England save only Test against Australia to keep Ashes dream alive
@Ben_Wisden 5 minute read
England 280 (Beaumont 70, Knight 62; Perry 3-59) and 206-2 (Knight 79) DREW WITH Australia 448-9 (Perry 213; Marsh 3-109, Ecclestone 3-107)
The inaugural day/night Ashes Test may have ended in a draw, but it was far from boring. This was a match with much to enjoy, for fans of both sides and for the neutral.
First, what it means in the context of the series. Neither side will be too disheartened with the result. Australia missed the chance to seal the Ashes, but know that they need just one T20 victory to do so, while England will be happy to remain in contention though behind the eight-ball.
Both sides too will be pleased with how they performed, especially considering this was their first Test since 2015; though there was perhaps a little long-form rust, they adapted well.
For England, the standout was Heather Knight, now England’s most dependable performer, who chipped in with a pair of contrasting fifties, each perfectly suited to the match situation at the time, one a platform-setter, the other a match-saver. Then there was Tammy Beaumont, who, of the post-Edwards improvers, is perhaps the most suited to this format, possessing all the sticktoitiveness multi-day cricket requires. She displayed the tenacity we’ve come to expect in compiling a first-innings 70, and looked to be giving a second-innings reprisal before being bowled by a ripper from Test debutant Amanda-Jade Wellington – it pitched leg and clipped off in a manner not dissimilar to a famous ball by another Australian leg-spinner.
Georgia Elwiss, playing her first England game in just under a year, faced almost 300 balls across both innings for 68 runs – a performance unlikely to win her a limited-overs recall, and all the more special for it. Sarah Taylor added another classic catch to the collection, standing up to Anya Shrubsole and gobbling up a healthy nick from a full-blooded Elyse Villani drive. Spin duo Laura Marsh and Sophie Ecclestone both impressed, Marsh with her control, and Ecclestone with her penetration and continued impression that, even aged 18, nothing will ever faze her.
For Australia, though there wasn’t a ‘c Healy b McGrath’ to inspire reminiscence in the scorecard, Alyssa and Tahlia both contributed vital 40s to help their side recover from 168-5. McGrath’s bowling too was solid, although not as eye-catching as Wellington’s, who always seemed most likely to break the game open.
And then there was Ellyse Perry, who gave fans one of the all-time great innings to savour. She extended her first international century to 213*, the highest Test innings by an Australian woman, and the highest by a woman on Australian soil, a fact all the more remarkable considering she had to rescue her side, who were 95-4 at one point. They were staring down a hefty deficit before Perry took hold, lifting them to a lead of 168, a position from which they couldn’t lose.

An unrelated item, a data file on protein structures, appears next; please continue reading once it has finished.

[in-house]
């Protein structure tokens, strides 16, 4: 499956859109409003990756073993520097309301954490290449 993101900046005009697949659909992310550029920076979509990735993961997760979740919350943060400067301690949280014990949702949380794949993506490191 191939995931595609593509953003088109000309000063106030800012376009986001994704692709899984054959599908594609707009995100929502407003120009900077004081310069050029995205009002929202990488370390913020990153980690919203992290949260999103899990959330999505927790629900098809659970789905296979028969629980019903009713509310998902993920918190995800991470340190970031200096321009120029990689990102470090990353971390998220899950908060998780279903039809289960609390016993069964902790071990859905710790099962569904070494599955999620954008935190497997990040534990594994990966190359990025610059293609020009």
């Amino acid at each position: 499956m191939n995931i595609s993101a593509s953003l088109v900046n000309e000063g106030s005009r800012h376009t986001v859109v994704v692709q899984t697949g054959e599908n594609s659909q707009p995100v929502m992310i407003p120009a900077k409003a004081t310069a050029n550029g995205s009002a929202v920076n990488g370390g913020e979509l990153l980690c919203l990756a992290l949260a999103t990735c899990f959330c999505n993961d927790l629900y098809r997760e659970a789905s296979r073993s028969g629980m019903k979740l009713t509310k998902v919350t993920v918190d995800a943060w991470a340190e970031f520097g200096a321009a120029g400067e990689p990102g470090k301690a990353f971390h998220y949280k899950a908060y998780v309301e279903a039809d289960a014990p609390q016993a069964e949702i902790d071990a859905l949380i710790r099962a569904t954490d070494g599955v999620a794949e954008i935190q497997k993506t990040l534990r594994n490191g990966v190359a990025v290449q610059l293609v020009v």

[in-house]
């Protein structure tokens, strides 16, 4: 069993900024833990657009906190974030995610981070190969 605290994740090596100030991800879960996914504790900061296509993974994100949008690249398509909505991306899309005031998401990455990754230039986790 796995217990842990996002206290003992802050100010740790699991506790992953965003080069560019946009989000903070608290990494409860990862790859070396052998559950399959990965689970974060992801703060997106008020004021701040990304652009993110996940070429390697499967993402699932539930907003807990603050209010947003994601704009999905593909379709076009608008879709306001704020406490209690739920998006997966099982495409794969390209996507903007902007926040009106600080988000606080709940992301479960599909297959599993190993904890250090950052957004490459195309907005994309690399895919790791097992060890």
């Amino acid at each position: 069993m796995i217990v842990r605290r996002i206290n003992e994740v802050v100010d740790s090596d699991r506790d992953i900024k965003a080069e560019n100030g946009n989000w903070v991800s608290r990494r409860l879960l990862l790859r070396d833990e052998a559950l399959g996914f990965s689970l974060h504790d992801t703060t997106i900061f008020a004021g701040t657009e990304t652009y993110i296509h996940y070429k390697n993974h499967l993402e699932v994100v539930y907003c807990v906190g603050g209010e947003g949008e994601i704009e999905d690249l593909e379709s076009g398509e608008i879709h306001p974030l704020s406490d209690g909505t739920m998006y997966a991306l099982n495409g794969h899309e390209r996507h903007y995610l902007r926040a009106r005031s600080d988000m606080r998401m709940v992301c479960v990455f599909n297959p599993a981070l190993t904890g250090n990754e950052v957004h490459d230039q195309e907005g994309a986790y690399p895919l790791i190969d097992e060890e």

It was an accomplished and at times dominant innings, with its only flaw Perry’s premature celebration of her double hundred: on 194, the all-rounder smashed Laura Marsh deep into the leg side, seemingly for six, only for the TV umpire to rule that it had bounced inside the rope. A single left last batsman Megan Schutt to play out the last two balls of Marsh’s over, but she managed to do so, and Perry was soon smoking one down the ground for four, before a more muted celebration. If ever an innings deserved two rounds of applause it was this one. A four and a six brought about a declaration, giving Australia a day and a bit to bowl England out and chase down the leftovers, but England rose to the challenge and in reality, were virtually untroubled.
Some might look at the scorecard, see that only 21 wickets fell in four days, and conclude that this was a dull game on a dull pitch played by teams without a sense of adventure. In reality, while it didn’t pulsate, it ebbed and flowed, and the result was largely down to the excellence of both sides, neither of whom deserved to be beaten. The drama and quality was demonstrated by the attendance of over 12,000 across the four days, and had a fifth day been available this game would have been delicately poised, with all results still possible.
Any ‘traditionalists’, yet to fully accept women’s cricket, who caught a glimpse of this game might even have been more convinced by what was on display than by England’s World Cup win. This was Proper Test Cricket, and served not just as an argument that there should be more women’s Tests, but that they should be extended by a day.
This game was a draw, but, to use the old cliché, it might be that cricket was the winner.